Michael B. Duff

Lubbock's answer to a question no one asked

Archive for the ‘Movies’ Category

Behold, DARTH SQUASH!



Behold!

DARTH SQUASH!

“I mock you, Darth Squash! The force has not given you strength enough to become a mainstream dessert item, or clairvoyance enough to avoid the carving knife!”

*URK!*

“I find your lack of faith disturbing.”

Written by Michael B. Duff

November 1, 2007 at 09:05

Posted in Movies

Duff: There is no such thing as a free monkey

Duff: There is no such thing as a free monkey

There is no such thing as a free monkey.

Recently I got a call from a lady named Betty Childers. Betty was calling to report “a scam on your Web site.” We take that kind of thing very seriously here at Lubbock Online, so I took her information and immediately checked with our classifieds manager.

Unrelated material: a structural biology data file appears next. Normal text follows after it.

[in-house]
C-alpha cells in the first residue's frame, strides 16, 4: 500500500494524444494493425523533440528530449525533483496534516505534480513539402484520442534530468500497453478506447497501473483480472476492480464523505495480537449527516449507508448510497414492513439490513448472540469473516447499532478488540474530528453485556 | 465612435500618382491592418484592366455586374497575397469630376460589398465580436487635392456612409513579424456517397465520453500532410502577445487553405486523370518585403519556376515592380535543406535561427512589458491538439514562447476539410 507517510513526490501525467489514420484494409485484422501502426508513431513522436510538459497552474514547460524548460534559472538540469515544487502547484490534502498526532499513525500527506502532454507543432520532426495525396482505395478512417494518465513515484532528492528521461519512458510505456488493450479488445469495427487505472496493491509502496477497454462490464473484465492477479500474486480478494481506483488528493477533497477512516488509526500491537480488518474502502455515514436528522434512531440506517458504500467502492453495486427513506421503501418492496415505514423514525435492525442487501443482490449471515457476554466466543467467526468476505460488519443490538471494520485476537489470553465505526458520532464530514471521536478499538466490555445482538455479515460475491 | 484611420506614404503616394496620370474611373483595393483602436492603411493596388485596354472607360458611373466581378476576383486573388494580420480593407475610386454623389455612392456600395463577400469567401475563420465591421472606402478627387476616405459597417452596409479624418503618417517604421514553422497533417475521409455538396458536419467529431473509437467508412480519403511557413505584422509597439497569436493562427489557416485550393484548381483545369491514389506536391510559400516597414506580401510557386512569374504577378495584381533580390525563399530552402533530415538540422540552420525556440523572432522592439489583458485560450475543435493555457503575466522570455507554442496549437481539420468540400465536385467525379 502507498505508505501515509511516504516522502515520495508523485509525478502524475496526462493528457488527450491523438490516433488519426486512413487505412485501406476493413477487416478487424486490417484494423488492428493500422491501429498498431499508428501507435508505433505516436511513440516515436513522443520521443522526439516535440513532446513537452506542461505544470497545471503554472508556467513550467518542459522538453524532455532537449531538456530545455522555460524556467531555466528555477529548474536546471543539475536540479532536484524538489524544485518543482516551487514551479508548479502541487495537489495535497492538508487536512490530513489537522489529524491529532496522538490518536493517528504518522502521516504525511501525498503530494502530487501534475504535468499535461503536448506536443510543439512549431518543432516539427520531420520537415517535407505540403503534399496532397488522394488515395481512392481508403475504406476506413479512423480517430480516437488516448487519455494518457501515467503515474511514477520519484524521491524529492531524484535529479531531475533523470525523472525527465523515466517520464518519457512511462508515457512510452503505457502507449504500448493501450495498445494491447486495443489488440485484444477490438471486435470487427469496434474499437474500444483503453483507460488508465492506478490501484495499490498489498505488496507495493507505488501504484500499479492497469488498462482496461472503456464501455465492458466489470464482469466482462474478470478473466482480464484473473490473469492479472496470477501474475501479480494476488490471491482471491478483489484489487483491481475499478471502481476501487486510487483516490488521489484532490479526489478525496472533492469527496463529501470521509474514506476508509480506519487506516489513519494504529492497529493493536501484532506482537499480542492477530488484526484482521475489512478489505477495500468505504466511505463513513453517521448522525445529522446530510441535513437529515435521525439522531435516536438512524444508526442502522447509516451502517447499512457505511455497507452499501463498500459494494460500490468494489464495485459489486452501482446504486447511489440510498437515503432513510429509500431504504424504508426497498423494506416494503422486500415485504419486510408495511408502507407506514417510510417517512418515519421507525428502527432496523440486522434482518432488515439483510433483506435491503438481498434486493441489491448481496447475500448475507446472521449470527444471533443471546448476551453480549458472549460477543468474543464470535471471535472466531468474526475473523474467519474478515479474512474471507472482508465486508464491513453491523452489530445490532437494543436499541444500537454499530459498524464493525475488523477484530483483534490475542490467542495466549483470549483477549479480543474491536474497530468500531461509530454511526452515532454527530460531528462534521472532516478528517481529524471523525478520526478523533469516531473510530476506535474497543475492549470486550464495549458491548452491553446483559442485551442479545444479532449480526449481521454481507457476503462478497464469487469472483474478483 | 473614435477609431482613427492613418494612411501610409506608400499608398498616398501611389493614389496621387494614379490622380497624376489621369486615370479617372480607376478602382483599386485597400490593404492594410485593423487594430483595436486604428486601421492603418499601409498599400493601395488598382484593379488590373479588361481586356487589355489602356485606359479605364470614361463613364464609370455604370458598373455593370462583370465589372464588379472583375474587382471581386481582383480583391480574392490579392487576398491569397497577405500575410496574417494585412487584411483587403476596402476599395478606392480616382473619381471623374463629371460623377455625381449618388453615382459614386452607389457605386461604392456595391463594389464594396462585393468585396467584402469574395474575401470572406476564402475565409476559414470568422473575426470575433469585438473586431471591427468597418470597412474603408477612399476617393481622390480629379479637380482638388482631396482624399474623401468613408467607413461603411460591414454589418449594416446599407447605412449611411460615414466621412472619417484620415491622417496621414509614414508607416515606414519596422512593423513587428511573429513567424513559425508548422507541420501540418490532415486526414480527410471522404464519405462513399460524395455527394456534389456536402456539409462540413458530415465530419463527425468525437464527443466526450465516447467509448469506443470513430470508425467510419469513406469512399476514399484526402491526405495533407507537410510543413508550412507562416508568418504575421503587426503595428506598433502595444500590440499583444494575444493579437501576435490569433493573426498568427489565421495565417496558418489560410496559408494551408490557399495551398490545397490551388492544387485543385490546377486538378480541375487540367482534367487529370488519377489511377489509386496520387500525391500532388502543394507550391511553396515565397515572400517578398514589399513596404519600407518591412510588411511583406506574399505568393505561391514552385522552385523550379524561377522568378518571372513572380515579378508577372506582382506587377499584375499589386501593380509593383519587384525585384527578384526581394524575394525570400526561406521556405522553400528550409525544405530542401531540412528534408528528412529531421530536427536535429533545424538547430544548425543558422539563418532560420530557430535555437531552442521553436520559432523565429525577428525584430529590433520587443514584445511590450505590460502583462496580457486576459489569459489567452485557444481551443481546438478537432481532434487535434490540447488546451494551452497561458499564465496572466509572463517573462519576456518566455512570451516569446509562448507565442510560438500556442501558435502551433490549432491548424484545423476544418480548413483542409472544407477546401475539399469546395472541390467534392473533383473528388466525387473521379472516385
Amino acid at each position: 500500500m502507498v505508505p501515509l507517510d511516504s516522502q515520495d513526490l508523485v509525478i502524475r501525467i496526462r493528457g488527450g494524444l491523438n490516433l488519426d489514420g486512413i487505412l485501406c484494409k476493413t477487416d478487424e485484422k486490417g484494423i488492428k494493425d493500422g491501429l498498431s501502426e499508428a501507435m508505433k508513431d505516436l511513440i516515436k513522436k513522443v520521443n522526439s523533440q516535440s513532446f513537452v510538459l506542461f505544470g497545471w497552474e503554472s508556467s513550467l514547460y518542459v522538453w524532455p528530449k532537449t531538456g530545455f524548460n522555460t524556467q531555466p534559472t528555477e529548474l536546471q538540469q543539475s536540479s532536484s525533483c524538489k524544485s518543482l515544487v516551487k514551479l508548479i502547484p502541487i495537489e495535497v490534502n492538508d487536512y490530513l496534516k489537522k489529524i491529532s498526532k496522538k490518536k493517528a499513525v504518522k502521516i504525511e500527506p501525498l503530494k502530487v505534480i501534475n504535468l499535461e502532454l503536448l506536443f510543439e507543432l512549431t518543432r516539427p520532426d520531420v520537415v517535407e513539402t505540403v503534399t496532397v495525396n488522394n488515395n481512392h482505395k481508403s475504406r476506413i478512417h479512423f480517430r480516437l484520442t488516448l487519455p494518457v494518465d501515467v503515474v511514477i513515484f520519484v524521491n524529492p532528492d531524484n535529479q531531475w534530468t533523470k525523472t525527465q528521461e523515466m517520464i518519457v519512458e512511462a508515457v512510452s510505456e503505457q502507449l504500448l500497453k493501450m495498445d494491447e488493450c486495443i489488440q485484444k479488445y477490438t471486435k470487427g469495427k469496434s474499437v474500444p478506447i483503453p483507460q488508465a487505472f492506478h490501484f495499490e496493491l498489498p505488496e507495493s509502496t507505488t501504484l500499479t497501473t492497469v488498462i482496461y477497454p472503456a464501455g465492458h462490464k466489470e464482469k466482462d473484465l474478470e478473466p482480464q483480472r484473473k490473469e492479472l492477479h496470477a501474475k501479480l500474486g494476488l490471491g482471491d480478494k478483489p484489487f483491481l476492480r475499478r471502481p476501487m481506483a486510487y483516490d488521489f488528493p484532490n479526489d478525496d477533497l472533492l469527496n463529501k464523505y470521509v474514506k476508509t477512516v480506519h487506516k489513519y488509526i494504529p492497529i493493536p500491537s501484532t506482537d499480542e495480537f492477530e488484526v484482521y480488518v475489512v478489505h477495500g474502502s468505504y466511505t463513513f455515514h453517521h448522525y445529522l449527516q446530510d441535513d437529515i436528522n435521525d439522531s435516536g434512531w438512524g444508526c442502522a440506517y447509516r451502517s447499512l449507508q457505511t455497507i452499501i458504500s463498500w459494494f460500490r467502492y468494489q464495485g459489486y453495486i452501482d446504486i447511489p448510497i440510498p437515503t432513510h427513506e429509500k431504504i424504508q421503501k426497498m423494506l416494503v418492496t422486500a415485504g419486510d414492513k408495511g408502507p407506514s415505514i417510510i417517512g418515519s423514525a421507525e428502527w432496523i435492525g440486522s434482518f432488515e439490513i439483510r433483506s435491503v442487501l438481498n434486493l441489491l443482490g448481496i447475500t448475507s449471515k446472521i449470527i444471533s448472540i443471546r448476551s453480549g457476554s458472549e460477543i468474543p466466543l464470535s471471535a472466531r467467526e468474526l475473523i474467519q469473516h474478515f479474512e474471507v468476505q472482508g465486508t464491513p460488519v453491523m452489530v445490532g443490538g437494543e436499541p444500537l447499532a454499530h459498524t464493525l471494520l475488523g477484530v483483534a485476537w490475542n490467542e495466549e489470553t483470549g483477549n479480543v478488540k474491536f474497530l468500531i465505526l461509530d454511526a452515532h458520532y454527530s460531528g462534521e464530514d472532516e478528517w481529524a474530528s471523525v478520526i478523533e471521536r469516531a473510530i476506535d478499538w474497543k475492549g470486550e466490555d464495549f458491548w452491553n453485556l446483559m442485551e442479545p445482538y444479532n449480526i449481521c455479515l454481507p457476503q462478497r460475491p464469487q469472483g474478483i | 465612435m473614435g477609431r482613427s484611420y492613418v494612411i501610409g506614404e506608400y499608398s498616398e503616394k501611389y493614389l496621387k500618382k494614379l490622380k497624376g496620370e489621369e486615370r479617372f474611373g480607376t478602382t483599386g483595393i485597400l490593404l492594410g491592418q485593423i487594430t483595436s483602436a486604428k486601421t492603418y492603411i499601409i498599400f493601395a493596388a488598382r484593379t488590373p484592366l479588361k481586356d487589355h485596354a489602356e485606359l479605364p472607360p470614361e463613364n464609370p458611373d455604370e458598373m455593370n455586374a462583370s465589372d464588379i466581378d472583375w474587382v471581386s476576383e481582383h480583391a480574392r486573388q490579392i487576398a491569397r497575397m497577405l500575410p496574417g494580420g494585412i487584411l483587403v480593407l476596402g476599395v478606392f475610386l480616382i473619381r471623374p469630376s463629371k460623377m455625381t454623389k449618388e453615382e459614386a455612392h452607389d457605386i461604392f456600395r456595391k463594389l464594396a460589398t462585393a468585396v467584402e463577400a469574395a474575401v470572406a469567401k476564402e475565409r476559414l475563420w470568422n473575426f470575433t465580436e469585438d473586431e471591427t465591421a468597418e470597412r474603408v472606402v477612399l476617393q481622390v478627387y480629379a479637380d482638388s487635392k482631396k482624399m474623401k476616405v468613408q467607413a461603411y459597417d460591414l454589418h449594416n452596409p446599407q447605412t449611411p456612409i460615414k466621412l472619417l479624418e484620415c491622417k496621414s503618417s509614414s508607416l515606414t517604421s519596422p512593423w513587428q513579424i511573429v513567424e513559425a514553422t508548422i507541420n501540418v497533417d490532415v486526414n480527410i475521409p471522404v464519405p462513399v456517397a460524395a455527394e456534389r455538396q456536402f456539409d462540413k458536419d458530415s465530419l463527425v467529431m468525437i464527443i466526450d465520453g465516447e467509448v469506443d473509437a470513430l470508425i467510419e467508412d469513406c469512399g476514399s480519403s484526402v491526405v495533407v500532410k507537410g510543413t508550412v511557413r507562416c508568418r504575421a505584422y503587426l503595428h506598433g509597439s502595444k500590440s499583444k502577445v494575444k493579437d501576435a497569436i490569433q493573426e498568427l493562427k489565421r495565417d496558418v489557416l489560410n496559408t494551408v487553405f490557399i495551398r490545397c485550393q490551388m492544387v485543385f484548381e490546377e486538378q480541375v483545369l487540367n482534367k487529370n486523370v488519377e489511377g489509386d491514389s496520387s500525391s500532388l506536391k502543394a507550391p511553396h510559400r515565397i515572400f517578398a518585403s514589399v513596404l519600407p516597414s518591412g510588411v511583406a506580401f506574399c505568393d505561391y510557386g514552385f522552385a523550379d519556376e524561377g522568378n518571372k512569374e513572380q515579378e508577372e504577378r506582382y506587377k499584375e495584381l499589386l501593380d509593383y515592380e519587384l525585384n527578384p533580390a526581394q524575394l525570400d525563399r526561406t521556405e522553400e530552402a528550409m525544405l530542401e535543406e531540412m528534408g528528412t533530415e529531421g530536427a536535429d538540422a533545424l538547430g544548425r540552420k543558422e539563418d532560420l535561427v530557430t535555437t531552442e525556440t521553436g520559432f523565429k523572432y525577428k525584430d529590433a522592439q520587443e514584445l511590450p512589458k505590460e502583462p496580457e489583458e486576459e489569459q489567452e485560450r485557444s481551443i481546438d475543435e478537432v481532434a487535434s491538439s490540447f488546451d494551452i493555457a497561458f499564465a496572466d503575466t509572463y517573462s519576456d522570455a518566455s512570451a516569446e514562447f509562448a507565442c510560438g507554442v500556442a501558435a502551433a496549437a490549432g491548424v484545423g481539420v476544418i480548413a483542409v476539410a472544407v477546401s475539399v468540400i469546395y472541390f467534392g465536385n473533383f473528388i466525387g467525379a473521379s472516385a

Betty was responding to an ad that offered to provide a monkey from Cameroon “for free adoption.” The Avalanche-Journal stopped running these ads about a year ago, but versions of them are still floating around the Internet, waiting to trap the unwary.

Betty contacted a man named “Dennis Williamson” at his Yahoo address and eagerly awaited the arrival of her monkey. A few days later, she was told that Pan American Airlines needed her to pay $220 in “monkey insurance” before they could ship a monkey overseas. (Note: Pan American World Airways went out of business in 1991.)

Time passes, and Betty gets another e-mail, this time claiming that her monkey had been “held up in customs in France” and that it would take another $300 to get him released.

Betty was very upset about having her monkey “held hostage,” but she lives on a fixed income and could not afford $300. The broker offered to pay $200 of the fee if Betty could send him another $100, which she did. So Betty is out $320, and she still doesn’t have her monkey.

These kinds of stories are regrettably common.

The most infamous Internet scam is the Nigerian 419 or Advance Fee Fraud scam, where a wealthy foreigner offers to cut you in on a large percentage of a questionable fortune, as long as you provide a couple thousand up front.